The play opened last night and exceeded all of my expectations. The cast was spot-on. The light and sound excellent. The energy and commitment wonderful. The audience reaction both during and afterwards at the reception, for the most part, quite satisfying. Naturally, there are those that want to suggest rewrites (see George S. Kaufman quote). But that's good. My executive producer, Teal Sherer (an amazing actress currently playing the lead in the best production of PROOF I have ever seen - and I've seen a few) mentions in the curtain speech that we are accepting critical comments from audience members, and I guess we are. So I got a few. It's all good.
Several things went through my dim-witted mind last night as the curtain approached. One, we did a goofy speed-thru before the run last night. I purposely was going to set the tone of silliness but JR and Chad beat me to the punch. I wanted the cast to get loose. Not treat it so seriously. It is, after all, just a play. So I thought I'd get really irreverent during the speed thru. I needn't have worried. By the time I made my entrance, the adlibs and general disrespect of the play was in full gale. I liked that. I didn't want a bunch of tense, nervous actors waiting to go on. Instinctively, the cast realized this and we all just played. I think that element alone was incredibly helpful.
One of the NoHo company members mentioned, in the midst of all the embarrassing accolades coming my way, that is was, "a good first step." My first reaction was, "First step!? We acted the shit out of this piece tonight!" But after a night's sleep, I think she's right. Still some rewriting to be done, still some moments to be found, some editing to take place. It's a meandering kind of play at times and that's okay because that's what I wanted.
I travelled down to Wichita, of all places, some years back, to do James Tyrone in Moon for the Misbegotten. The first readthru at the table and I'm thinking, "You know, this play is really overwritten. What was O'Neill thinking?" I smile at that thought now. O'Neill is O'Neill for a reason. At first glance it may seem he writes a lot of accidental stuff. Seemingly veering off here and there, sort of wandering off into territories that don't have anything to do with theme or plot. But eventually, it all makes sense. O'Neill does not write haphazardly, I discovered. Every line, every utterence is there for a reason. It may not be clear at first, but eventually it is. It is not the tight, pushed kind of writing that, say, Mamet or Rabe or Kushner are famous for. But once the ribbon is tied at the end of the play, one realizes it is ALL there for a reason.
Now, I'm not nearly so egotistical as to compare myself to Mr. O'Neill. But I can say that From the East to the West borrows that quality from him.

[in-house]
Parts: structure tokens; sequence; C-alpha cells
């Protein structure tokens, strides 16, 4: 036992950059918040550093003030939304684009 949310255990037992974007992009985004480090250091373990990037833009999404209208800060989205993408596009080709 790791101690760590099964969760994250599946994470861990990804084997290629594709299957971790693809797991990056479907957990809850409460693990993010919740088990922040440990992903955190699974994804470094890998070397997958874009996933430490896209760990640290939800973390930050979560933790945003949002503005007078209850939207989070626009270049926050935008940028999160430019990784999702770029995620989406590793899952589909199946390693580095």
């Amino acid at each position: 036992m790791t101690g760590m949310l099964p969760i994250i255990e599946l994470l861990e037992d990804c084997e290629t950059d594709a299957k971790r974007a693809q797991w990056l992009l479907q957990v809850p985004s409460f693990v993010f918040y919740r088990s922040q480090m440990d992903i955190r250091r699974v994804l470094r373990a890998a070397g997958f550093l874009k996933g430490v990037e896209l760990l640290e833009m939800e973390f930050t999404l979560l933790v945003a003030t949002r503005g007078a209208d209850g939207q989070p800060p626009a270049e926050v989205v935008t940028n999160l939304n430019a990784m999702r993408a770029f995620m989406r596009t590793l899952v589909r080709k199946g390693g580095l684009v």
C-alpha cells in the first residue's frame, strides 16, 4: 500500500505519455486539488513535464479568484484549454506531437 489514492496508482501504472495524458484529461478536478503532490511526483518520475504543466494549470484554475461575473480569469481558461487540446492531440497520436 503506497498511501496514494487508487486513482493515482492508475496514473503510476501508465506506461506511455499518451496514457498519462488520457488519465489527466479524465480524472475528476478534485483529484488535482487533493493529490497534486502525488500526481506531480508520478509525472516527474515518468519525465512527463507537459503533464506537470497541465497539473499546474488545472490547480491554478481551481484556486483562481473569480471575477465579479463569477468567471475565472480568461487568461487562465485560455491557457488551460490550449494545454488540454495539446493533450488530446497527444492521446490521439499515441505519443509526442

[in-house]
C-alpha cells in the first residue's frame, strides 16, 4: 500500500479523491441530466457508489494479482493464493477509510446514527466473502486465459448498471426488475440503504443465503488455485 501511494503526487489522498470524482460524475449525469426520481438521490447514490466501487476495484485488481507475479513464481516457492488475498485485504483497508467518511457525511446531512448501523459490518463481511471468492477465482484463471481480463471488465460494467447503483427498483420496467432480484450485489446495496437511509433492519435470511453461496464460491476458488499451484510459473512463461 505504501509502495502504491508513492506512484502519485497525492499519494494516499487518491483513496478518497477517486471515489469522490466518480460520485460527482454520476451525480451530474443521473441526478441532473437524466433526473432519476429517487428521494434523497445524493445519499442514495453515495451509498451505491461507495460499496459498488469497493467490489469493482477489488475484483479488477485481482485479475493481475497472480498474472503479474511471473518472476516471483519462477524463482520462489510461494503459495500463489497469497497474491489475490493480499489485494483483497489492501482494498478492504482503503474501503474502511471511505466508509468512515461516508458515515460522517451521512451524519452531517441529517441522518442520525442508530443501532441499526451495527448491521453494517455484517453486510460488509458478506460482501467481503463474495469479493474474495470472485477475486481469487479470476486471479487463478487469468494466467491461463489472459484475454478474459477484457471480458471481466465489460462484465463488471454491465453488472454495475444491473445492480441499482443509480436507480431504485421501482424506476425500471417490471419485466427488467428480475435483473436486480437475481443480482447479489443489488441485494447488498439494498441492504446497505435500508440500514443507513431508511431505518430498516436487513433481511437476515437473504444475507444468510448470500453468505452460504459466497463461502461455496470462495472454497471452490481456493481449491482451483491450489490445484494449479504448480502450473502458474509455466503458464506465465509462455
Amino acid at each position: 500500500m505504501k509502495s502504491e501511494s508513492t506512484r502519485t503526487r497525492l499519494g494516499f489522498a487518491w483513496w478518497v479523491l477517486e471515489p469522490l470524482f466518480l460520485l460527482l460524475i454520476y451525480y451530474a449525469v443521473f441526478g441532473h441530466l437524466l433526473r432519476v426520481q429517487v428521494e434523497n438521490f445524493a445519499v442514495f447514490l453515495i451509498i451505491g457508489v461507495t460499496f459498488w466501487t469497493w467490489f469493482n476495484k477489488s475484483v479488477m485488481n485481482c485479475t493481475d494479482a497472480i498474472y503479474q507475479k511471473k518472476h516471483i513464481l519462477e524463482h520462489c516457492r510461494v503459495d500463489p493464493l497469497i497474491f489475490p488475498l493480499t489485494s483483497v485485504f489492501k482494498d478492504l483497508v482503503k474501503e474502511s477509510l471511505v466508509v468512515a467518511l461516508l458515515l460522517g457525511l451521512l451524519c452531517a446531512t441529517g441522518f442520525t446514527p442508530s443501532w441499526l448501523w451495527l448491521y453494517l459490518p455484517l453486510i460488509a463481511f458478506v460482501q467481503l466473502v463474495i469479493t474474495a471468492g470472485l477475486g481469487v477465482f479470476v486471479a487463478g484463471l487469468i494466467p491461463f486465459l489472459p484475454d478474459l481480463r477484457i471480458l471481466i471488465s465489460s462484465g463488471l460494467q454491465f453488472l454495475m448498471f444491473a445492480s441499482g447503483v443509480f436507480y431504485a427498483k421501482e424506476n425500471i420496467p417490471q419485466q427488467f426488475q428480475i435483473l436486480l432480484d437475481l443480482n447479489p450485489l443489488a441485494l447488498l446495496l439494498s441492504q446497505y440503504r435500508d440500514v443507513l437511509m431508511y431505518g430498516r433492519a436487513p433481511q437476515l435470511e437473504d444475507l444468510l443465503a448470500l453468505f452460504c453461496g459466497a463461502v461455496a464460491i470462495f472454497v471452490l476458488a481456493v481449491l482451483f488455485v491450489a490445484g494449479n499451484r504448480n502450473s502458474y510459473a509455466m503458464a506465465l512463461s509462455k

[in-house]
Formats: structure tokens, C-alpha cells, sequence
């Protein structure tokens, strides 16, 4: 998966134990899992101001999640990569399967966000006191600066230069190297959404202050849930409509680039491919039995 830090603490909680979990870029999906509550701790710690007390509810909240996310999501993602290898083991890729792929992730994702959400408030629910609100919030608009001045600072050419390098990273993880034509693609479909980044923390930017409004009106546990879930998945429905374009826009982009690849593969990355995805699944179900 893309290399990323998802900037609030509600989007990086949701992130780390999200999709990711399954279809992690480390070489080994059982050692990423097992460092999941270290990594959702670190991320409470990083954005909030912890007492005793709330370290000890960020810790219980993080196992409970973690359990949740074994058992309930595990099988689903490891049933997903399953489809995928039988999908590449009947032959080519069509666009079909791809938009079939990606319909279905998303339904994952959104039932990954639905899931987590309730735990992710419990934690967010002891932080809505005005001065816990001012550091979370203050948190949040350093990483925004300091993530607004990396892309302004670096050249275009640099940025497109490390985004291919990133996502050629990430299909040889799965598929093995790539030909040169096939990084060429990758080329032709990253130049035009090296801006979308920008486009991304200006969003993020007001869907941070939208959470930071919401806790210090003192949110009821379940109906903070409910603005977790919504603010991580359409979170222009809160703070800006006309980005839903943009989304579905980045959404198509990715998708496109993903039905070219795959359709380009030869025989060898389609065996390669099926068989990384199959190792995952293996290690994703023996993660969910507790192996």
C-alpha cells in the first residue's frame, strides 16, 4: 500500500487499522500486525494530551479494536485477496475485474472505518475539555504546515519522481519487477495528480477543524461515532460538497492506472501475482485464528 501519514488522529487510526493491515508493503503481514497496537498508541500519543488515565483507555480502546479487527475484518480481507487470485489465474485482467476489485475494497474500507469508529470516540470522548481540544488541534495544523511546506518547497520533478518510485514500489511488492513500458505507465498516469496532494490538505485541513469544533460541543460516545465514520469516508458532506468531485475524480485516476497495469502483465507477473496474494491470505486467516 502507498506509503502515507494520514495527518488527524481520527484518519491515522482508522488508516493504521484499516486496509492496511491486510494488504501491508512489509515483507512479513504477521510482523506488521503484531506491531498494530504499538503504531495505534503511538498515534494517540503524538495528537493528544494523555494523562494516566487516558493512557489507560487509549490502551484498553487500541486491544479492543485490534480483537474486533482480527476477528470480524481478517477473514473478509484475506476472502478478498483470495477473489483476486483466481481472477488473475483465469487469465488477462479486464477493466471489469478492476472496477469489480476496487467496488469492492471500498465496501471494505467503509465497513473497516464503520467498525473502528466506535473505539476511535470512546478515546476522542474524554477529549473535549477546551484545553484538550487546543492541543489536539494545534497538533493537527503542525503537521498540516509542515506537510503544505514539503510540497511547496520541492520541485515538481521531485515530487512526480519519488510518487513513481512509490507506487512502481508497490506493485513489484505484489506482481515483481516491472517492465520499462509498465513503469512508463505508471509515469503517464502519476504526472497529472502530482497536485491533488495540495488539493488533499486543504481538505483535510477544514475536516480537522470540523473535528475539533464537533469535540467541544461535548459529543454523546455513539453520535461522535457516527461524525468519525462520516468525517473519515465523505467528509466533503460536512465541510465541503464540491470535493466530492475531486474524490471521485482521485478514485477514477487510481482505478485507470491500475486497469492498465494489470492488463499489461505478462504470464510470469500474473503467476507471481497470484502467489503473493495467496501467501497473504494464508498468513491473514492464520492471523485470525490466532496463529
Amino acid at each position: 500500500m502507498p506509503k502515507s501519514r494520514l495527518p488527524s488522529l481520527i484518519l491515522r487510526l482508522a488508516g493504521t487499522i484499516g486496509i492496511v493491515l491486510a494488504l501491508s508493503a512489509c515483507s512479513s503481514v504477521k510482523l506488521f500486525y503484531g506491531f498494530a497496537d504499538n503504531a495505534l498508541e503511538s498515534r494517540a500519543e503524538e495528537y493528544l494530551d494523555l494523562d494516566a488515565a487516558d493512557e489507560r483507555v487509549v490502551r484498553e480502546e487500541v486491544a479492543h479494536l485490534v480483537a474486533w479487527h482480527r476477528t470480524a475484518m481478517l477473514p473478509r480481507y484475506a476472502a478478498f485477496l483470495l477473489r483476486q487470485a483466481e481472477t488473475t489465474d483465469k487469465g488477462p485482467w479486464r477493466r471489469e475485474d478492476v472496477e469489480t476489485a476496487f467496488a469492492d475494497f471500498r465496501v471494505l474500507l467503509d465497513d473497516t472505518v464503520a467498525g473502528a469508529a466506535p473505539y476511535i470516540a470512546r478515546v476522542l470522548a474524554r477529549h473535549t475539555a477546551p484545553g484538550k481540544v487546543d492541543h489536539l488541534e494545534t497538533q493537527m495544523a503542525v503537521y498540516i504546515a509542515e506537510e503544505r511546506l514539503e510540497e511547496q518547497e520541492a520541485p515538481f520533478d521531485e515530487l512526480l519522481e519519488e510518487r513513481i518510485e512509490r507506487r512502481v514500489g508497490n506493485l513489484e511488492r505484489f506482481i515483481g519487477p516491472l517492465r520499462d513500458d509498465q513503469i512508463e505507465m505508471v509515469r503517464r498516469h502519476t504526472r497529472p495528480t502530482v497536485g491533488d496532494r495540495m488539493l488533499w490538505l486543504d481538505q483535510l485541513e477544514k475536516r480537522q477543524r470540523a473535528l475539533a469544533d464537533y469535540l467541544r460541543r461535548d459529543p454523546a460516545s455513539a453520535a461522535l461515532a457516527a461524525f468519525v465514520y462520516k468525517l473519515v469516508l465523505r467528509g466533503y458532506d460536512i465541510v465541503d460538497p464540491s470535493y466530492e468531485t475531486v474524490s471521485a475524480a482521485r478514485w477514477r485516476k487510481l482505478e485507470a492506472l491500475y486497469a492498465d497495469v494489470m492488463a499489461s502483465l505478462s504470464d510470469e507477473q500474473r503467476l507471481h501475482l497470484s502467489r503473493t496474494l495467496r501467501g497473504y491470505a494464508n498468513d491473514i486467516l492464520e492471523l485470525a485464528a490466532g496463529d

My buddy, Tracy Letts, back in Chicago, and I used to talk about O'Neill endlessly. We are both great admirers.
Another thing I thought both during the first act and after I make my entrance, is that the humor works. I was worried about that. I'm not especially known for my comedic writing. My humor as a playwright tends to be dark and character-driven. I'm not good at writing "jokes." That's not to say I don't LIKE that kind of writing. I don't care what anyone says, Neil Simon is a friggin' genius. That brilliant man churned out thirty years of plot and jokes. If I were to pick up RUMORS right this very instant, I'd be guffawing in minutes. I don't get that. I don't write like that. Wish to god I could sometimes.
Had my good buddy, Joe Hulser, in the audience last night. A very fine director, Joe is. He directed me many years ago in a Sam Shepherd piece that was really exciting and surreal. Anyway, Joe just kept shaking his head and saying, "Brilliant, absolutely brilliant." In an evening of nice things being said, that was what I liked the most. Not sure he's RIGHT, but it was nice to hear anyway, especially from him.
Also my dear friend, Kyly Puccia, was there. Musician, composer, singer, actor extraordinaire. Kyle didn't have a lot to say about the writing (albeit we only spoke briefly) but seemed to like the acting a lot. His is another opinion I listen to unreservedly.
I have hopes for the piece. Not really at liberty to share those hopes yet. But I can say this...it will run in a full production very soon. Although some may disagree, when it runs, it will run very close to as it is written now. Writing a play is not a democracy. Just like writing a novel is not a democracy. Or painting a painting. Or composing a song. I don't recall Hemingway ever 'workshopping' a novel. I have no intention of workshopping this play. I don't believe in it.
Tonight another good house, I'm told. A few more friends in the audience. Once again we shall endeavor to do the words "by lightning flash."
Whatever happens next with the play, we did something very cool. We made a hat where there never was a hat.
See you tomorrow.